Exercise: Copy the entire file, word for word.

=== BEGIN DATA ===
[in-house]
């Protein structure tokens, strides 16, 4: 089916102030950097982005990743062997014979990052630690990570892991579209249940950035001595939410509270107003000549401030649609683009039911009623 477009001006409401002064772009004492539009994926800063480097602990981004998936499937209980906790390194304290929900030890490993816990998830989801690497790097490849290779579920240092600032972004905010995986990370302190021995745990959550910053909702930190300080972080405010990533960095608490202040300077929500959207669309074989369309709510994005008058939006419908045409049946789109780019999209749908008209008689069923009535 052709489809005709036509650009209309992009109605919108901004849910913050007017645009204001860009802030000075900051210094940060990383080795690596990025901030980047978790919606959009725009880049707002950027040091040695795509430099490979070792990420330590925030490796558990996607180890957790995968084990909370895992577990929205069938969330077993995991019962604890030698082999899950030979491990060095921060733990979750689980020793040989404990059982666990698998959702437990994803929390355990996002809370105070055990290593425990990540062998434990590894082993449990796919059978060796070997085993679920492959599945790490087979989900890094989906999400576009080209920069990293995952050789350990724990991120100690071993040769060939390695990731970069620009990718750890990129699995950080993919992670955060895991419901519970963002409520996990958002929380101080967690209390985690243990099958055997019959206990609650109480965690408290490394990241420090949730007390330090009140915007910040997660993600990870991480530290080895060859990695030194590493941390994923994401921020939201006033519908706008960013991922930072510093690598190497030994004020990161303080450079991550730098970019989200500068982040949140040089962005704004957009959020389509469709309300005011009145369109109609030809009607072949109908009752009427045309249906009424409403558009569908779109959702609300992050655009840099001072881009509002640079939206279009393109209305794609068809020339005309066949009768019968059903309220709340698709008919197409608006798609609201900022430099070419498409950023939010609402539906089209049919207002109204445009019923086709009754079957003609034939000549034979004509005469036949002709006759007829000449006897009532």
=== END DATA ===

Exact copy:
[in-house]
């Protein structure tokens, strides 16, 4: 089916102030950097982005990743062997014979990052630690990570892991579209249940950035001595939410509270107003000549401030649609683009039911009623 477009001006409401002064772009004492539009994926800063480097602990981004998936499937209980906790390194304290929900030890490993816990998830989801690497790097490849290779579920240092600032972004905010995986990370302190021995745990959550910053909702930190300080972080405010990533960095608490202040300077929500959207669309074989369309709510994005008058939006419908045409049946789109780019999209749908008209008689069923009535 052709489809005709036509650009209309992009109605919108901004849910913050007017645009204001860009802030000075900051210094940060990383080795690596990025901030980047978790919606959009725009880049707002950027040091040695795509430099490979070792990420330590925030490796558990996607180890957790995968084990909370895992577990929205069938969330077993995991019962604890030698082999899950030979491990060095921060733990979750689980020793040989404990059982666990698998959702437990994803929390355990996002809370105070055990290593425990990540062998434990590894082993449990796919059978060796070997085993679920492959599945790490087979989900890094989906999400576009080209920069990293995952050789350990724990991120100690071993040769060939390695990731970069620009990718750890990129699995950080993919992670955060895991419901519970963002409520996990958002929380101080967690209390985690243990099958055997019959206990609650109480965690408290490394990241420090949730007390330090009140915007910040997660993600990870991480530290080895060859990695030194590493941390994923994401921020939201006033519908706008960013991922930072510093690598190497030994004020990161303080450079991550730098970019989200500068982040949140040089962005704004957009959020389509469709309300005011009145369109109609030809009607072949109908009752009427045309249906009424409403558009569908779109959702609300992050655009840099001072881009509002640079939206279009393109209305794609068809020339005309066949009768019968059903309220709340698709008919197409608006798609609201900022430099070419498409950023939010609402539906089209049919207002109204445009019923086709009754079957003609034939000549034979004509005469036949002709006759007829000449006897009532």